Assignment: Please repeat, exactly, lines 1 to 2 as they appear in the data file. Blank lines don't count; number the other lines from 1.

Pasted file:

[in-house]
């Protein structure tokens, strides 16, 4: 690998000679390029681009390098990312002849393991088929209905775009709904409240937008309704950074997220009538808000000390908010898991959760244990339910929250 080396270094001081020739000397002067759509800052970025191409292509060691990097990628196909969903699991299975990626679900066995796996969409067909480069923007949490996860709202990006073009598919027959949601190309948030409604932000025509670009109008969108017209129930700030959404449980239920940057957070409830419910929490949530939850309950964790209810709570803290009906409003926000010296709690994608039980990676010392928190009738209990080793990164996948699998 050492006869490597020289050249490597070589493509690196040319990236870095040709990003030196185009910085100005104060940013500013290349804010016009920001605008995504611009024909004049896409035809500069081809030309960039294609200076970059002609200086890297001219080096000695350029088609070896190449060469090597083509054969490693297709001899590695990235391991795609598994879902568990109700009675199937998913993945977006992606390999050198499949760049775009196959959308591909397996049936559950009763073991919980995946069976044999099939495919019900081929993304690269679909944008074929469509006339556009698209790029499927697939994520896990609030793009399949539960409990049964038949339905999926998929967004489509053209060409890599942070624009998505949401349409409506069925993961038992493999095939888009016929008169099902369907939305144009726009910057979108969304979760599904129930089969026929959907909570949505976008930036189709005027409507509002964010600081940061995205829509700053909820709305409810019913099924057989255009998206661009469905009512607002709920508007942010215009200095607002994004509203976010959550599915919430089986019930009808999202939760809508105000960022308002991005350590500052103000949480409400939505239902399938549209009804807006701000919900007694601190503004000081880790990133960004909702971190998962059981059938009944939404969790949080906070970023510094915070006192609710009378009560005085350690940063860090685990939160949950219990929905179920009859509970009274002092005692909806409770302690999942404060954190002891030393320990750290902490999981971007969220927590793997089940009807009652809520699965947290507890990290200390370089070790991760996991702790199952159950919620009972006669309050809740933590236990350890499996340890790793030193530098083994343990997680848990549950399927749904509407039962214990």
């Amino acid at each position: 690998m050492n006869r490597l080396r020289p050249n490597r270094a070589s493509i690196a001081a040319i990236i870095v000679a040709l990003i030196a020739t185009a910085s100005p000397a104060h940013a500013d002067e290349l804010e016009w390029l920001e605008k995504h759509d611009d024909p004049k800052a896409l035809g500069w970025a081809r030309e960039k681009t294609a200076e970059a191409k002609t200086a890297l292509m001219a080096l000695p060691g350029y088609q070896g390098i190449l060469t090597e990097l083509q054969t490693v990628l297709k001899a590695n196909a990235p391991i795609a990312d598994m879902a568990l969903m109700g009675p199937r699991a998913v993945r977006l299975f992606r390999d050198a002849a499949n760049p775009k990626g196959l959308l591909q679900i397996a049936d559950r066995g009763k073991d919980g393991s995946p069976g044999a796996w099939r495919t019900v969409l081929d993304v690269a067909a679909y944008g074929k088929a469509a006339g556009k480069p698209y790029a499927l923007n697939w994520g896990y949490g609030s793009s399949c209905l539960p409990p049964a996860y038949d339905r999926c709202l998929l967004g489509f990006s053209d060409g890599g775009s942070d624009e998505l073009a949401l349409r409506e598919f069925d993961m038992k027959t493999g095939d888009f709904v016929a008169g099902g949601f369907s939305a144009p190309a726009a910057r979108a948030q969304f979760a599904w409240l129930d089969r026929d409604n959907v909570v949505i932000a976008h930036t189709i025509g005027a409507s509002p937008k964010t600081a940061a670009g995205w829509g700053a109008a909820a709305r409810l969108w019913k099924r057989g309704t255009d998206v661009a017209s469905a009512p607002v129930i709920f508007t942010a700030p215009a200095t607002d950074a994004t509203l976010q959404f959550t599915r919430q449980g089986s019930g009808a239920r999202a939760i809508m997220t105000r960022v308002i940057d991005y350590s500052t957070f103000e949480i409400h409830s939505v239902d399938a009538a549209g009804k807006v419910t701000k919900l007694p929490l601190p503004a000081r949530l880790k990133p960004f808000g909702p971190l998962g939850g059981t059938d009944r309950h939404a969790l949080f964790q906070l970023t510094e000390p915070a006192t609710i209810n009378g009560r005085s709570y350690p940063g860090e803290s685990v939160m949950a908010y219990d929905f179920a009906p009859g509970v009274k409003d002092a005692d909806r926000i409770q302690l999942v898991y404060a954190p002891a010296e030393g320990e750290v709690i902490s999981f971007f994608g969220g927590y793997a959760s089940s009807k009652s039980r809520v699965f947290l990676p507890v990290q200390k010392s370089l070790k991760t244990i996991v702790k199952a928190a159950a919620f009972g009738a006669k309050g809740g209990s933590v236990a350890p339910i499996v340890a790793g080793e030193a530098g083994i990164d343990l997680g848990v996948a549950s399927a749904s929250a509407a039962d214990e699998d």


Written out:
[in-house]
């Protein structure tokens, strides 16, 4: 690998000679390029681009390098990312002849393991088929209905775009709904409240937008309704950074997220009538808000000390908010898991959760244990339910929250 080396270094001081020739000397002067759509800052970025191409292509060691990097990628196909969903699991299975990626679900066995796996969409067909480069923007949490996860709202990006073009598919027959949601190309948030409604932000025509670009109008969108017209129930700030959404449980239920940057957070409830419910929490949530939850309950964790209810709570803290009906409003926000010296709690994608039980990676010392928190009738209990080793990164996948699998 050492006869490597020289050249490597070589493509690196040319990236870095040709990003030196185009910085100005104060940013500013290349804010016009920001605008995504611009024909004049896409035809500069081809030309960039294609200076970059002609200086890297001219080096000695350029088609070896190449060469090597083509054969490693297709001899590695990235391991795609598994879902568990109700009675199937998913993945977006992606390999050198499949760049775009196959959308591909397996049936559950009763073991919980995946069976044999099939495919019900081929993304690269679909944008074929469509006339556009698209790029499927697939994520896990609030793009399949539960409990049964038949339905999926998929967004489509053209060409890599942070624009998505949401349409409506069925993961038992493999095939888009016929008169099902369907939305144009726009910057979108969304979760599904129930089969026929959907909570949505976008930036189709005027409507509002964010600081940061995205829509700053909820709305409810019913099924057989255009998206661009469905009512607002709920508007942010215009200095607002994004509203976010959550599915919430089986019930009808999202939760809508105000960022308002991005350590500052103000949480409400939505239902399938549209009804807006701000919900007694601190503004000081880790990133960004909702971190998962059981059938009944939404969790949080906070970023510094915070006192609710009378009560005085350690940063860090685990939160949950219990929905179920009859509970009274002092005692909806409770302690999942404060954190002891030393320990750290902490999981971007969220927590793997089940009807009652809520699965947290507890990290200390370089070790991760996991702790199952159950919620009972006669309050809740933590236990350890499996340890790793030193530098083994343990997680848990549950399927749904509407039962214990």